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Apple planning for new MacBook Airs in July, A6 processor in 2012, and 15M iPhone 5s - Page 2

post #41 of 48
Quote:
Originally Posted by wizard69 View Post

it is a stretch to say A6 will be based on ARMs A15 core. Apple could just as easily shrink the current design and add a couple of more cores. At 28nm they could go to four cores, up the clock rate and still be ahead on power.

Beyond that A15 IS NOT 64 BIT. Apple will need the 64 bit address space sooner than many think.

There is some debate going on about this.

@wizard69

Oddly, your comments regarding what is hard to follow, are unclear. Making some assumptions, on what arguments you find unclear, here are follow up comments.

Given the progression between Apple's mobile core designs, I think it's reasonable and generally speculated that the A6 would be based upon the ARM A15. The mobile SOCs seem to be a step or two behind in terms of fabrication density, so a move to A15 is more likely than a move to 28nm. The current speculation is that Apple would push to 40nm with a chance of 28nm versus the current 45nm. I think it's far more speculative to say that a change in core count + change in fabrication by 2 steps + change in clock rate > A15 + change in fabrication by 1 step with respect to power and speed. A quick look at the history of ARM cores shows a marked improvement in performance/watt with each subsequent generation. The move from A8 to A9 resulted in a DMIPS/MHz improvement of 2 to 2.5 or 25%. There was a similar improvement moving from the A5 to the A8, so it seems reasonable to anticipate a similar improvement moving from the A9 to A15. Given relatively low operating frequencies of mobile chips, and the direct relationship between frequency and power, it seems more sensible to move to a more efficient core.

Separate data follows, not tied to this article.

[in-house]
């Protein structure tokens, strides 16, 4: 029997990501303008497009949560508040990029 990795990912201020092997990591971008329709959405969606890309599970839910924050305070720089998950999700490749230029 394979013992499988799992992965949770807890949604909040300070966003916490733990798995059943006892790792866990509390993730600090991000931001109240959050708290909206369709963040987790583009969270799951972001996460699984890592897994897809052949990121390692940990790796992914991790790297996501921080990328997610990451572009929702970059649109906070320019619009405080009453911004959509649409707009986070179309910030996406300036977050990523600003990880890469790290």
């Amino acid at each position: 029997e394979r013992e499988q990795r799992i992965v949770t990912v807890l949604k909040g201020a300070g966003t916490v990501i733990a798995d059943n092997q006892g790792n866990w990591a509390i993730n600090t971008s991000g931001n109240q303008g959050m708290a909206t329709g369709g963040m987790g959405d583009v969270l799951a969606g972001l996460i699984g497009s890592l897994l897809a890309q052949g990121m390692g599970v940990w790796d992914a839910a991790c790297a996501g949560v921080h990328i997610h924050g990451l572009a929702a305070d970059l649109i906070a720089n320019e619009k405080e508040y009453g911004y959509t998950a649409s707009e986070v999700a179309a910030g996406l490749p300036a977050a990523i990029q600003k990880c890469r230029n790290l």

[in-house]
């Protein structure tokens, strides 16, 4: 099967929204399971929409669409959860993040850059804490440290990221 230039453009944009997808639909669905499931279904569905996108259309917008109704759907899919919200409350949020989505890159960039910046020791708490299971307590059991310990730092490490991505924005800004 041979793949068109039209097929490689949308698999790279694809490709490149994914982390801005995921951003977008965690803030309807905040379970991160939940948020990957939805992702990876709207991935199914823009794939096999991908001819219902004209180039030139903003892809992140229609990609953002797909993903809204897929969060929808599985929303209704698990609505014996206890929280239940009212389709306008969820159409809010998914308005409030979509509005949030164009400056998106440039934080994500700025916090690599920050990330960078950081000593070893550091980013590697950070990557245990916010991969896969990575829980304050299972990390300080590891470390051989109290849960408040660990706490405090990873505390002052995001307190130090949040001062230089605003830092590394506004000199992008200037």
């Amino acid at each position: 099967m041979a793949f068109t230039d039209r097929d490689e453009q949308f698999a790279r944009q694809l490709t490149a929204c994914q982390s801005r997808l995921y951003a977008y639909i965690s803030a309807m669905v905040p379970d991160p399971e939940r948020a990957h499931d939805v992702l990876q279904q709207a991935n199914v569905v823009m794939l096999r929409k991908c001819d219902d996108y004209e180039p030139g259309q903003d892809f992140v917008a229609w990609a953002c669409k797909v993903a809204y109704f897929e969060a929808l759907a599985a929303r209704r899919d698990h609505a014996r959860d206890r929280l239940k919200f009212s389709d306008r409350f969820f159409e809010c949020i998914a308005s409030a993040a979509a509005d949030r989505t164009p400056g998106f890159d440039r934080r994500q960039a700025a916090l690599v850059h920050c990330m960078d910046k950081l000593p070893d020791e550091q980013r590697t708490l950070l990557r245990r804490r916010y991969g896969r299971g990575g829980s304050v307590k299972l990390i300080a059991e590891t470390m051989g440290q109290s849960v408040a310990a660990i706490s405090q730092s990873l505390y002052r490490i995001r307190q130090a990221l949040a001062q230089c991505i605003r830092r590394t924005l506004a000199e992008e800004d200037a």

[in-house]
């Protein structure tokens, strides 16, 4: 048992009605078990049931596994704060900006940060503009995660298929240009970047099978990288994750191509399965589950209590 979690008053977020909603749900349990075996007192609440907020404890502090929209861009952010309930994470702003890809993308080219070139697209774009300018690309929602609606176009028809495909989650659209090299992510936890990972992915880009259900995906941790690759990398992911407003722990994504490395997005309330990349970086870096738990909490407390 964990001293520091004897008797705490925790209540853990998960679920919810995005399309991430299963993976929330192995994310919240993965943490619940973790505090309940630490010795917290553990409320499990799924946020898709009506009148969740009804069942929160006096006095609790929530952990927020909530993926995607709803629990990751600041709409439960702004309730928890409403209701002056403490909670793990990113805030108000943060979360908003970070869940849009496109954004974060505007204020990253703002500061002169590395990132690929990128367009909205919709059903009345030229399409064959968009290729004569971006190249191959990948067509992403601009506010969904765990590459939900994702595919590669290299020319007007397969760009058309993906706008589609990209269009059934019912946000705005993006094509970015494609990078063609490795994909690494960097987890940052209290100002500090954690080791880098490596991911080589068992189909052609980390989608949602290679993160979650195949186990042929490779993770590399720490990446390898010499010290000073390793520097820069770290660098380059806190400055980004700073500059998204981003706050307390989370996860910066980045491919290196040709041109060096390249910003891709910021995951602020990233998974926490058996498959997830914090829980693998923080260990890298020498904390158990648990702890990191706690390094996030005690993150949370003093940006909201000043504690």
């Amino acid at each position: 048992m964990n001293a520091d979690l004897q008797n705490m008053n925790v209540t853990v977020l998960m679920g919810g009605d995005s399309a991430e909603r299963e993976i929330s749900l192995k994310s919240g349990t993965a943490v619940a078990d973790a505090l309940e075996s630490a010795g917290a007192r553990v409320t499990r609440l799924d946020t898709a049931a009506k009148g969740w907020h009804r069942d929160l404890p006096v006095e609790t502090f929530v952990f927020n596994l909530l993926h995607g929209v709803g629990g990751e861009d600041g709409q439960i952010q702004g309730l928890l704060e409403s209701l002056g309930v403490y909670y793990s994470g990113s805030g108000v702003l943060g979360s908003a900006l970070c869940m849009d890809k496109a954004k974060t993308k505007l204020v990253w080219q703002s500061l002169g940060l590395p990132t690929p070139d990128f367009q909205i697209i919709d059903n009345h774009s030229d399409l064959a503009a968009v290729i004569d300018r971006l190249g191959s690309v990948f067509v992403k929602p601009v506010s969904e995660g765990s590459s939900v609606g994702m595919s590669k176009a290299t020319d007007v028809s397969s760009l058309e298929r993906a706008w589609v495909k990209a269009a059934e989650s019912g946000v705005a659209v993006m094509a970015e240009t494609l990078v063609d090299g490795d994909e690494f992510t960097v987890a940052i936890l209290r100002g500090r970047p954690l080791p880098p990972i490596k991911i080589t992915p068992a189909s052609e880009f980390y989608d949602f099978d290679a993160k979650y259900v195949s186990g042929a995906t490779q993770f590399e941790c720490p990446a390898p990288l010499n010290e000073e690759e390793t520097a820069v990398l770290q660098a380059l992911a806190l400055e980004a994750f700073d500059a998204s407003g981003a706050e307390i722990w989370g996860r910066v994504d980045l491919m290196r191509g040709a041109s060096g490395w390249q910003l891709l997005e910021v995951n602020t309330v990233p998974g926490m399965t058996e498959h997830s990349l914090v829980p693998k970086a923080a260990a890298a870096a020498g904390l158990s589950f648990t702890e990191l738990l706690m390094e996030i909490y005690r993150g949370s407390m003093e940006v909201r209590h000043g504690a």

Apple to move ARM SoC production away from Samsung in 2012
http://bit.ly/kqV8Iv

ARM Cortex-A Series
http://bit.ly/mtonIJ

With respect to the requirement for 64-bit address space, that requirement is only now beginning to exist on the desktop and even then, only in limited areas. When system memory on the iPhone/iPad/iPod is still <1GB and hasn't changed in 2 generations of product, it seems a bit much to suggest that 64-bit is much of a priority.

As for your final comment regarding "some debate going on about this", it's not clear which statement(s) you are making referencing.
post #42 of 48
Quote:
Originally Posted by vgermax View Post

@wizard69

Oddly, your comments regarding what is hard to follow, are unclear. Making some assumptions, on what arguments you find unclear, here are follow up comments.

it is you that I find unclear and hard to follow.
Quote:
Given the progression between Apple's mobile core designs, I think it's reasonable and generally speculated that the A6 would be based upon the ARM A15.

I see that as a stretch. No one is speculating about A15 going into Apples next chip. A15 is targeted at the server market.
Quote:
The mobile SOCs seem to be a step or two behind in terms of fabrication density, so a move to A15 is more likely than a move to 28nm.

not really, many 28nm Cortex A9 solutions have already taped out at 28nm. Beyond that Apple should be highly motivated to get to 28nm as soon as possible to lower power usage. In any event we are talking production for 2012.

Now I admit that this is aggressive and that Apple could stop at 32nm instead. The thing is they have to be aggressive process wise so that they can both boost performance and manage power.
Quote:
The current speculation is that Apple would push to 40nm with a chance of 28nm versus the current 45nm.